The electronic circuit 8 and a circuit housing 9 are fixedly mounted on an upper surface of the base member 7, and a connector 11 for connection to an external equipment is formed integrally with the circuit housing 9. The upper side of the circuit housing 9 is covered by a cover 10.

A flowmeter body 6 defining a main passage (fluid passage) 5 is provided at a peripheral wall thereof with an insertion hole 14 through which the auxiliary passage-constituting member 4 is inserted into the body 6, and with a mounting or fixing surface 15 on which the base member 7 is mounted. The auxiliary passage-constituting member 4 is inserted into the flowmeter body 6 through the insertion hole 14 in such a manner that the first passageway 302 of the auxiliary passage 3 is parallel to a direction 17 of flow in the main passage 5. A rubber packing 16 is interposed between the mounting surface 15 and the base member 7 to seal a region around the insertion hole 14, and the base member 7 is fastened to the peripheral wall of the body 6 by screws (18 FIG. 2).

The auxiliary passage 3, receiving the temperature sensing resistors therein, need only to be so arranged that an overall length L of the flow passage (through which the fluid flows) in the auxiliary passage 3 is longer than a length between the inlet port 301 and the outlet port 305 along the flow in the main passage 5. Therefore, the L-shaped auxiliary passage 3 may be replaced by an S-shaped passage as shown in FIG. 1A.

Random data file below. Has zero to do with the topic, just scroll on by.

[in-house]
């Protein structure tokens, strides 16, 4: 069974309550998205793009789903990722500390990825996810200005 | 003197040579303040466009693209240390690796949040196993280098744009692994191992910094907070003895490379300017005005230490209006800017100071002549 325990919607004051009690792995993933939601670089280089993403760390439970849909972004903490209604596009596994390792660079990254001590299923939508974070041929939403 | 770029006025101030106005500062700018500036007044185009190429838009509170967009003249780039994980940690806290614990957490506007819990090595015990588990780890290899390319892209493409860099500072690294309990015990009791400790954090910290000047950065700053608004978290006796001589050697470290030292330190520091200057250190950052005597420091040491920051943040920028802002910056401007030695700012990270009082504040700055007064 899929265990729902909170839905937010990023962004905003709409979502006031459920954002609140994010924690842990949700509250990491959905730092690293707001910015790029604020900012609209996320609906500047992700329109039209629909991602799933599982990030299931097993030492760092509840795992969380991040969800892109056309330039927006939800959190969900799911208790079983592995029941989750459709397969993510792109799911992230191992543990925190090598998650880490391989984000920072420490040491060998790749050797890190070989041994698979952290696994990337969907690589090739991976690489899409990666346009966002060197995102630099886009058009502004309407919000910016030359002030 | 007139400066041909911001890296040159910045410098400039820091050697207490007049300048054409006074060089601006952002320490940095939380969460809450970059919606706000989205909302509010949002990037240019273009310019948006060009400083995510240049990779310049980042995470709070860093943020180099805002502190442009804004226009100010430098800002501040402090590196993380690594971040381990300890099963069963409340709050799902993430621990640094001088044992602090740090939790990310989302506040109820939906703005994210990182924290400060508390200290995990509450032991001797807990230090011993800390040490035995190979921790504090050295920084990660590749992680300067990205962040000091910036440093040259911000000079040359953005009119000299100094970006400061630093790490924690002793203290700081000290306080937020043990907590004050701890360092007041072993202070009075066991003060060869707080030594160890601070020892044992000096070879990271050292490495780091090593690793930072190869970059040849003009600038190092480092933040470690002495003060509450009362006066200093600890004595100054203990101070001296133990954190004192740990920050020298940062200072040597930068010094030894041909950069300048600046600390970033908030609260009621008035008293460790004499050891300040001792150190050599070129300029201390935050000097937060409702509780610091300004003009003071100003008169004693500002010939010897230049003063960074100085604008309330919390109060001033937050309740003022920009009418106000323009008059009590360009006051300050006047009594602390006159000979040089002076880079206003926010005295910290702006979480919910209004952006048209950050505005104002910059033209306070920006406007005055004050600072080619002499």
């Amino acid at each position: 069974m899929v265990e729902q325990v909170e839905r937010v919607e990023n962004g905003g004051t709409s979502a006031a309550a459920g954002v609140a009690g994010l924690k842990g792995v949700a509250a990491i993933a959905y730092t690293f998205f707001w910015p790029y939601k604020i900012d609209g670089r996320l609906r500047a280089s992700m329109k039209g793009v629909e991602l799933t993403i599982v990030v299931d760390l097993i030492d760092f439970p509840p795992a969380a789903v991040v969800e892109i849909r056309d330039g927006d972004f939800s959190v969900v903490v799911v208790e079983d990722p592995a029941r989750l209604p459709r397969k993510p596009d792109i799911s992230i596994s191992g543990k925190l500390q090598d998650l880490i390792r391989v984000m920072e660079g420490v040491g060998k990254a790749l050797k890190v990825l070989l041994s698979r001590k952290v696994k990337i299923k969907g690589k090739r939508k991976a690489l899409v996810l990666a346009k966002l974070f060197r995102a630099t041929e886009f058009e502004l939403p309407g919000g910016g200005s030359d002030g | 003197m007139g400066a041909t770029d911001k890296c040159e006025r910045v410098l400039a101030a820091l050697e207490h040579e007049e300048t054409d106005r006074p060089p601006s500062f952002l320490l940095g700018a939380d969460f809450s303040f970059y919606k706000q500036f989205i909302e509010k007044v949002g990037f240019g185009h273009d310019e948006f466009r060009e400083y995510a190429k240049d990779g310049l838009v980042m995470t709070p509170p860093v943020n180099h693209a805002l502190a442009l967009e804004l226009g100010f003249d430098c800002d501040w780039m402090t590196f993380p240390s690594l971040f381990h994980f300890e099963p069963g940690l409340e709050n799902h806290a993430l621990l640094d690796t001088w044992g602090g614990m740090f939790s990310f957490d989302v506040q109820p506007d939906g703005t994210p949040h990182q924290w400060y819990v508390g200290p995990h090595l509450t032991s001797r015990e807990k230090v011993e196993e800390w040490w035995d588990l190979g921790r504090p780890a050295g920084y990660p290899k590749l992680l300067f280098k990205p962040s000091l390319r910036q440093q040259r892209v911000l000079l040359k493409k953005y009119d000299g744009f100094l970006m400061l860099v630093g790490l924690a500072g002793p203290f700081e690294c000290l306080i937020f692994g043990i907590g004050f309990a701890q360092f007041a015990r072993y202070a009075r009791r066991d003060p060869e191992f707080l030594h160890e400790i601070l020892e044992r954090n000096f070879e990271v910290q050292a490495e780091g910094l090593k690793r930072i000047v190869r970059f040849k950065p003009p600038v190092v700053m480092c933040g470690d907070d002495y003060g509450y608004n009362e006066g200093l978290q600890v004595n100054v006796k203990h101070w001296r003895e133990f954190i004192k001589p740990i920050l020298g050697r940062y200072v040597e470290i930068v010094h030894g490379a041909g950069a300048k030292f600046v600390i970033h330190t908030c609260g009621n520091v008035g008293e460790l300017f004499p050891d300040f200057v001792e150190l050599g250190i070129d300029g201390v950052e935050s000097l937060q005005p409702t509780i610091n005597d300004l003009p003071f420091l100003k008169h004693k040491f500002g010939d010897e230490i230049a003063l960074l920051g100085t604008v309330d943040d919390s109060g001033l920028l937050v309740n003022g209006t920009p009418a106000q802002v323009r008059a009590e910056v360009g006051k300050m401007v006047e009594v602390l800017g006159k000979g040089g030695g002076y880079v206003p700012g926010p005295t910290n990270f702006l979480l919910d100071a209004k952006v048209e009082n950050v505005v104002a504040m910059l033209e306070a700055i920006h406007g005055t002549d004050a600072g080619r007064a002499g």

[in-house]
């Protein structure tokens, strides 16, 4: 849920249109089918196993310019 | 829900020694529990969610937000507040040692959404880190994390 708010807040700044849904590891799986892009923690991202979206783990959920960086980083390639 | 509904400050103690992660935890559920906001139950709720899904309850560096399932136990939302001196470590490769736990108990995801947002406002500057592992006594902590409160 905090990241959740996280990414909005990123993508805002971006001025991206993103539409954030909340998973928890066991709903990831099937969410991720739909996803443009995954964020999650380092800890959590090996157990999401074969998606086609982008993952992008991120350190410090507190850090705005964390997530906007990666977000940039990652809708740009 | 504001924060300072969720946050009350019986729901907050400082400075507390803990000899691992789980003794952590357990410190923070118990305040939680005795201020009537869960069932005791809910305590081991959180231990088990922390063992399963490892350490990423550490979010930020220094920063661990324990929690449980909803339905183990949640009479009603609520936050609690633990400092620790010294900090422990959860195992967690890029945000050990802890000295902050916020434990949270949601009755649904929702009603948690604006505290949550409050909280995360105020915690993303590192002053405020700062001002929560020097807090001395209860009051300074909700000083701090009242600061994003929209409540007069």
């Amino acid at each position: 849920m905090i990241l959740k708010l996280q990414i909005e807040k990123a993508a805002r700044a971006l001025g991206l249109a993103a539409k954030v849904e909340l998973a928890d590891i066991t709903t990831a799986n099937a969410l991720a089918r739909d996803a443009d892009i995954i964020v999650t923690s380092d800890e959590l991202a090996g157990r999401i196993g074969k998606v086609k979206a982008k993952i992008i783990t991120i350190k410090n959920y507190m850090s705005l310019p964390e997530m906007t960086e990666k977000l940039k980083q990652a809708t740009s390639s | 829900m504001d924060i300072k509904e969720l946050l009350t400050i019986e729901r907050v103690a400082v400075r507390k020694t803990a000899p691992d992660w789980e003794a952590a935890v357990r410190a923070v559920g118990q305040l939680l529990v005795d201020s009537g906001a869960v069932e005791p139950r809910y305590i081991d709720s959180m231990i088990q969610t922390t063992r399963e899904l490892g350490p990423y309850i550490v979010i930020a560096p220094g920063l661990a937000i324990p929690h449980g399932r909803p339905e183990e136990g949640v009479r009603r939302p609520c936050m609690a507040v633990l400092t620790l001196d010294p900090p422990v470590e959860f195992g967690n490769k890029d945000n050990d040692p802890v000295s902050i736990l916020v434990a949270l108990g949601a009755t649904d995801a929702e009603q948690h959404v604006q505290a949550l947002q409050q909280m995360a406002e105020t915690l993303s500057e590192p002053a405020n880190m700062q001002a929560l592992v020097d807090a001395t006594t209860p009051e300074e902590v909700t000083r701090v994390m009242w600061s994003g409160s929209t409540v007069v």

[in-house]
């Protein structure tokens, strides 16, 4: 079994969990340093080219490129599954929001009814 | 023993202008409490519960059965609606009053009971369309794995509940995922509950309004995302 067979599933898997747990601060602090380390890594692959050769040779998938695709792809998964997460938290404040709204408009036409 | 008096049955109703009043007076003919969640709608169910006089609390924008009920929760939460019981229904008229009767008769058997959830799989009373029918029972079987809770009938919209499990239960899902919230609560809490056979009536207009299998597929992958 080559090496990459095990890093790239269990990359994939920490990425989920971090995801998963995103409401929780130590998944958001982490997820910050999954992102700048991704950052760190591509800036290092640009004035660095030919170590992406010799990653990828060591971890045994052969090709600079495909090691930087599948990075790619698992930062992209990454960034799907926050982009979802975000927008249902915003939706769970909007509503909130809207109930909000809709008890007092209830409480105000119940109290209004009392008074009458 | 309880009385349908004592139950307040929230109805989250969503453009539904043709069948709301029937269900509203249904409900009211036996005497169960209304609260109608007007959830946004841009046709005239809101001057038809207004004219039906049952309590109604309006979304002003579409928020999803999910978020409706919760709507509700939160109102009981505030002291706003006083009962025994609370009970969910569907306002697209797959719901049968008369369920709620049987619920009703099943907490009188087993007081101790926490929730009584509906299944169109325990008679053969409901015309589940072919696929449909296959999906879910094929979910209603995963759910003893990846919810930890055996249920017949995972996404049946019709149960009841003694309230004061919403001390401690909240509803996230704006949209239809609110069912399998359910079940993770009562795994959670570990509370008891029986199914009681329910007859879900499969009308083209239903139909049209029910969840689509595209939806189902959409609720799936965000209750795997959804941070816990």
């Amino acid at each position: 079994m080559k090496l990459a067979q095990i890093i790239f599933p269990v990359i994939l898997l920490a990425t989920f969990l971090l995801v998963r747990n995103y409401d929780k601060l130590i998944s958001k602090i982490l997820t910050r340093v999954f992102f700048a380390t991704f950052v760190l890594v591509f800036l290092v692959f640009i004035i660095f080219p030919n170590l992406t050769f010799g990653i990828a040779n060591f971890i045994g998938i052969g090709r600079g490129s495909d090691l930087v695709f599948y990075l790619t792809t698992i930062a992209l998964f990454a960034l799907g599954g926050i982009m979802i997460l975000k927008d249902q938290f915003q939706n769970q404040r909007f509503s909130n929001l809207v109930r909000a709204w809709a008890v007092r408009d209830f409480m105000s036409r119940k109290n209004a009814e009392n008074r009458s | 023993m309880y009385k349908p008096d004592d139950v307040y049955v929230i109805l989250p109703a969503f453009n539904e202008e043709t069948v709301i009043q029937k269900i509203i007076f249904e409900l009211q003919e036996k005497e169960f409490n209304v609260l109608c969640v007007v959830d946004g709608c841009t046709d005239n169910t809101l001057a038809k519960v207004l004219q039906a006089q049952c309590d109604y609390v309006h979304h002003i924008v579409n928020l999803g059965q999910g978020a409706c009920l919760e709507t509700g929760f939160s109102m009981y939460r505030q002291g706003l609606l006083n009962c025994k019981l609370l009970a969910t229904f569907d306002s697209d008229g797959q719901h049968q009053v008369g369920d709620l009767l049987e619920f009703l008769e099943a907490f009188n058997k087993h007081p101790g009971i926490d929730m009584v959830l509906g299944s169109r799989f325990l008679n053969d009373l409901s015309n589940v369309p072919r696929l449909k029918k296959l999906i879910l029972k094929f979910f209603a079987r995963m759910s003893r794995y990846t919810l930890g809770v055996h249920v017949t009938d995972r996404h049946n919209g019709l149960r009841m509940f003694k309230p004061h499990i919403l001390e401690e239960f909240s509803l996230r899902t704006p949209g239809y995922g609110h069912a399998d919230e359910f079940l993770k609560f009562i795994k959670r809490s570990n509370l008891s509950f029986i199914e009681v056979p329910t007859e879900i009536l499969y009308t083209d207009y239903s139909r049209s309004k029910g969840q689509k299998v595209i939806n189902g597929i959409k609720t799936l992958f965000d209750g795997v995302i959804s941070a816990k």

Another preferred embodiment of the invention will now be described with reference to FIGS. 3 to 5A, in which there is provided a construction for enhancing the precision, and an auxiliary passage-constituting member and a base member are fastened together in a manner different from the above manner.

Terminals 13 extend through a holder 19, and are connected integrally to this holder 19. The holder 19 extends through a hole formed through a base member 7, and is fixedly connected to the base member 7. An electronic circuit 8 is fixedly mounted on an upper surface of the base member 7 or an upper surface of the holder 19. The terminals 13 are electrically connected to the electronic circuit 8 through electrically-conductive members 22 such as wires. A circuit housing 9 is mounted on the upper surface of the base member 7, and the upper side of the circuit housing 9 is covered by a cover 10 fixedly connected thereto.

Temperature sensing resistors 1a and 1b are electrically connected to one end portions of the associated terminals 13 remote from the electronic circuit 8, and are in align with each other in a direction of flow. Within a first passageway 302 of an auxiliary passage 3, the temperature sensing resistors 1a and 1b are fixedly disposed closer to the base member 7 than resistors 2 are, and are in align with each other in the direction of flow in close to each other.